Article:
|NovaSalud is based in this building at 2946 Sleepy Hollow Road.|
The needle exchange program would save lives, as dirty needles lead to the spread of HIV and hepatitis A, B, and C, says Dr. Rene Najera, an epidemiologist with the Health Department.
The exchange program would be run by NovaSalud, a health clinic in Seven Corners that conducts HIV and STD testing, among other services.
NovaSalud received a grant from an anonymous donor to develop the needle exchange program. The Health Department would help monitor and evaluate the program and provide accountability.
Najera and his staff have been reaching out to the public to explain the program at community meetings.
The next meeting will be March 17, 7-8:30 p.m. at the James Lee Community Center, 2855 Annandale Road, Falls Church.
The meetings are not just for drug users, Najera says. He would like to hear from community members who oppose a needle exchange program and understand their objections to a program.
“There have been more deaths in Virginia and Fairfax County from opioid overdoses than traffic accidents over the past five years,” Najera says.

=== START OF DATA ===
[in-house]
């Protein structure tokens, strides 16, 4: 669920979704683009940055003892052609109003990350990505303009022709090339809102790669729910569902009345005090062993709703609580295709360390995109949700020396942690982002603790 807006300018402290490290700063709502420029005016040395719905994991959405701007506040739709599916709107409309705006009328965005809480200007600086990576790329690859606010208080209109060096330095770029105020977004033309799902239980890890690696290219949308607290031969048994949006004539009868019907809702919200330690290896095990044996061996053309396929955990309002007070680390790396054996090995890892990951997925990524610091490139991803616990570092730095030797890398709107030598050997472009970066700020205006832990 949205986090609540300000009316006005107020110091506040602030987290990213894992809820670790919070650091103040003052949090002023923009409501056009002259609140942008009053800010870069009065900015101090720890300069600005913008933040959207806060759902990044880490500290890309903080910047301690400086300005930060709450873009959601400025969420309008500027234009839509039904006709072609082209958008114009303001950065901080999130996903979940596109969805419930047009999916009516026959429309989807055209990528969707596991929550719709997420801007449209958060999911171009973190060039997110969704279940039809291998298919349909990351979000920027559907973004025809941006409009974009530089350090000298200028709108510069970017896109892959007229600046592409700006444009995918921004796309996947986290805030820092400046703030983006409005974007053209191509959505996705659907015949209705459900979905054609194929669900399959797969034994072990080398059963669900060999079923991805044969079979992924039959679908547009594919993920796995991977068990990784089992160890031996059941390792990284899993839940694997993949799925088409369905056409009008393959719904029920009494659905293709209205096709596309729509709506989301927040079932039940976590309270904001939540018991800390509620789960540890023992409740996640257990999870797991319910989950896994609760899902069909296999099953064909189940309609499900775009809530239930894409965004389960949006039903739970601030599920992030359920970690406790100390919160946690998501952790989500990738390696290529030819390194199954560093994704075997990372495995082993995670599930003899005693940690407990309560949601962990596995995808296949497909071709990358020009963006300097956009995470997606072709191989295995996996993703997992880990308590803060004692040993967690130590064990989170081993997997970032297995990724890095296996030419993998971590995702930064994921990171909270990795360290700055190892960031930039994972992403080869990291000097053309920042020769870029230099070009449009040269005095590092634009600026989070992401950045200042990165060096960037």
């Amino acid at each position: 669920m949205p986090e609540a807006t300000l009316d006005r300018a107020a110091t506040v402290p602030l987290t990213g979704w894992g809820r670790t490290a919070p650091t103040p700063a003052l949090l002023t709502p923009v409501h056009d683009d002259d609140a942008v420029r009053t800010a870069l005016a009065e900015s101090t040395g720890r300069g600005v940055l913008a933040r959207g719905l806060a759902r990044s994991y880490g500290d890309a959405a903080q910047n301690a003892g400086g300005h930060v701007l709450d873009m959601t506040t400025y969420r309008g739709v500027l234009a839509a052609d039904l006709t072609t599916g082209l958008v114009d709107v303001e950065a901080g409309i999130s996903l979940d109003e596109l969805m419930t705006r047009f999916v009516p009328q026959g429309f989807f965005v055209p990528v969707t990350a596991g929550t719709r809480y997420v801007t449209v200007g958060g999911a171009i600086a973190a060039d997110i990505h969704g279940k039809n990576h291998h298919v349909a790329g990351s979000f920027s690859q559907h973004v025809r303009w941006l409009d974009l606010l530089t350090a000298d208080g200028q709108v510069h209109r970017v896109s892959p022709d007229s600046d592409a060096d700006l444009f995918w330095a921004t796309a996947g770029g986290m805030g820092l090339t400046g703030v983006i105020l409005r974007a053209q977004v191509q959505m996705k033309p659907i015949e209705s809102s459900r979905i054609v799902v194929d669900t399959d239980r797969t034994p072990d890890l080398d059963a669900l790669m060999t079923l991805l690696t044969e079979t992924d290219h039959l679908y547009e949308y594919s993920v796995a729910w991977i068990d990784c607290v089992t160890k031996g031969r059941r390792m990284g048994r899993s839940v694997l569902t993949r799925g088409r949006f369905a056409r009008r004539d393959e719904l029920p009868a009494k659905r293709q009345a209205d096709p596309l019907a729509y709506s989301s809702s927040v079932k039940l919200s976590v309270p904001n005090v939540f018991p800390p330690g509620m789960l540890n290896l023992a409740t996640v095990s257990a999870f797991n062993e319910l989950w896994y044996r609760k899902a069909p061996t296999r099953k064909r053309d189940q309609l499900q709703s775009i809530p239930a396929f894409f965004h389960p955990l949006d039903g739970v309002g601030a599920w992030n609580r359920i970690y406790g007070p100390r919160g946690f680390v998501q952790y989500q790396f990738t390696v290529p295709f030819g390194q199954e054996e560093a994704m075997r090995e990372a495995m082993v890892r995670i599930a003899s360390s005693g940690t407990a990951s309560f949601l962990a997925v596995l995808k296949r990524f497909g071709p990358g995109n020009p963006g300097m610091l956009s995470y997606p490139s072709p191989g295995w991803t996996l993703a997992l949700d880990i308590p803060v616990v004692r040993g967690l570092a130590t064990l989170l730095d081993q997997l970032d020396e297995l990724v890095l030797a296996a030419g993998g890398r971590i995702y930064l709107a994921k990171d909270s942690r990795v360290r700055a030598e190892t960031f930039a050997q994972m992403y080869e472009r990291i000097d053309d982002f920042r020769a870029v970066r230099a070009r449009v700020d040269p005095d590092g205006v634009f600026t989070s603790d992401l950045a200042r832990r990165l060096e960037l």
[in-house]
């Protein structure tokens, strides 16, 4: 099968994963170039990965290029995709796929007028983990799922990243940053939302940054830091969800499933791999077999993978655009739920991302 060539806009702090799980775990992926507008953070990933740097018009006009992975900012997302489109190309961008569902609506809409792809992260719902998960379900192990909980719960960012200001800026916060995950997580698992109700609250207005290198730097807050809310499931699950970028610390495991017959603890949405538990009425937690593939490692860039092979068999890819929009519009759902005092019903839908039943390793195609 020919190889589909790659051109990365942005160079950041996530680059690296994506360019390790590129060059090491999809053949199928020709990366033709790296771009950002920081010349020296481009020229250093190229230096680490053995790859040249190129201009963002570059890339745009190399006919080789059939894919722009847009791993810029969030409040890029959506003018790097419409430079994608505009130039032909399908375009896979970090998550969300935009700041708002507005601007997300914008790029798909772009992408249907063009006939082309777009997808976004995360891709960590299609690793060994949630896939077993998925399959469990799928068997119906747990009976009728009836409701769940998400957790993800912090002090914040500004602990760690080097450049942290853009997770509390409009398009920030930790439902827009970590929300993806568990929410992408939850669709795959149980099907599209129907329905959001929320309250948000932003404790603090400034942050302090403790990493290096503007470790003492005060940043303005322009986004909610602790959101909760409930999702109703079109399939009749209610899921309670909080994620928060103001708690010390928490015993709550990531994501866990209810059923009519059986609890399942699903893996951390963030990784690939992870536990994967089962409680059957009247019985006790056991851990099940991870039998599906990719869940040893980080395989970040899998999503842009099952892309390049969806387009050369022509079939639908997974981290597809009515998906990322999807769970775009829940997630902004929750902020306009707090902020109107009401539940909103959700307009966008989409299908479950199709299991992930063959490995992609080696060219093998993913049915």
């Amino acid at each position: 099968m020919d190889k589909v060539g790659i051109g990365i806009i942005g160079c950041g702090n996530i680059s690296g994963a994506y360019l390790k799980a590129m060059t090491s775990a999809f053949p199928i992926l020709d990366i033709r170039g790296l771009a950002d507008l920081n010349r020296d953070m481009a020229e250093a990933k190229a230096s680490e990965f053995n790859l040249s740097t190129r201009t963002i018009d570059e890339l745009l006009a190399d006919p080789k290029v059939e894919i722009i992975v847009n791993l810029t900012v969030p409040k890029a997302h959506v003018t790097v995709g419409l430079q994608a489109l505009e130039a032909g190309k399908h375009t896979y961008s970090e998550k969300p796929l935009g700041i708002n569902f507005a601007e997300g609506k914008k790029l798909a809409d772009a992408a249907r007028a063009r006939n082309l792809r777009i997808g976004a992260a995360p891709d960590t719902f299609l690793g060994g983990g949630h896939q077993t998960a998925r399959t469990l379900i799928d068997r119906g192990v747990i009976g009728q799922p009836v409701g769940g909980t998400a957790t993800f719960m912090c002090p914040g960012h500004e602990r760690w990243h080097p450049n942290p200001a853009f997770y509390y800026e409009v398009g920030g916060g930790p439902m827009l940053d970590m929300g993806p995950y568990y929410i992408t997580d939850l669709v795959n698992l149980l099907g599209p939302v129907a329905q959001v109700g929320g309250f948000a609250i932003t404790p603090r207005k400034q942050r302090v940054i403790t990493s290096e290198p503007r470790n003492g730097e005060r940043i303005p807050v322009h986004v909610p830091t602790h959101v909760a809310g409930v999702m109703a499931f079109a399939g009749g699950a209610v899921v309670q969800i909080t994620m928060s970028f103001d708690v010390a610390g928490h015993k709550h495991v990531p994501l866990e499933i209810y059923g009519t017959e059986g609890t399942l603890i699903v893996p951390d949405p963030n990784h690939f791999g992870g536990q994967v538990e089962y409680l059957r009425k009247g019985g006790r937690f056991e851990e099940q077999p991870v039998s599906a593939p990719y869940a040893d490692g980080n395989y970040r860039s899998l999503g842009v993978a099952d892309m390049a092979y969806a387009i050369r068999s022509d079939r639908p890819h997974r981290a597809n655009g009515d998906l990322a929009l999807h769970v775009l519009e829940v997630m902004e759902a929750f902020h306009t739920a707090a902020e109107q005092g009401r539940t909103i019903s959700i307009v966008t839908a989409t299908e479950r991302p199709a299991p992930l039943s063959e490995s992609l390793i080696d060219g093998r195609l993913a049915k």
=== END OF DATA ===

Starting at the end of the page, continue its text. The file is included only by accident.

In Fairfax County, there are about 100 overdose deaths a year. About half are from heroin, with or without fentanyl, and the rest are from the misuse of opioids.
People who come to SaludNova for the needle exchange program would receive counseling, other health services, help finding a job, and naloxone, a medication used to reverse an overdose.
In some cases, drug users would build relationships with healthcare providers and eventually seek treatment, Najera says.
That’s happening in Richmond and Roanoke, he says, where needle exchange programs had 292 participants, resulting in 48,000 needles exchanged over the past 18 months.
Najera predicts the program at NovaSalud will start slowly this summer and eventually grow to the point where 50 to 100 people will regularly drop by to exchange needles.
Reducing the number of addicts contributes to healthier communities, he says, as drug users are more susceptible to blood-borne communicable diseases like HIV and hepatitis, which could spread among the wider population. And when dirty needles are turned in, they don’t end up in the environment.
In a community in Indiana, Najera notes, there was an “explosive epidemic” of HIV when the area was flooded with heroin and Vice President Mike Pence, who was then governor of Indiana, refused to authorize a needle exchange program on religious grounds. That health crisis didn’t end until Pence finally backed down.
The Fairfax County Police Department supports the needle exchange program in Seven Corners, Najera says. The next steps are more community dialogues and, he hopes, a green light from the Board of Supervisors.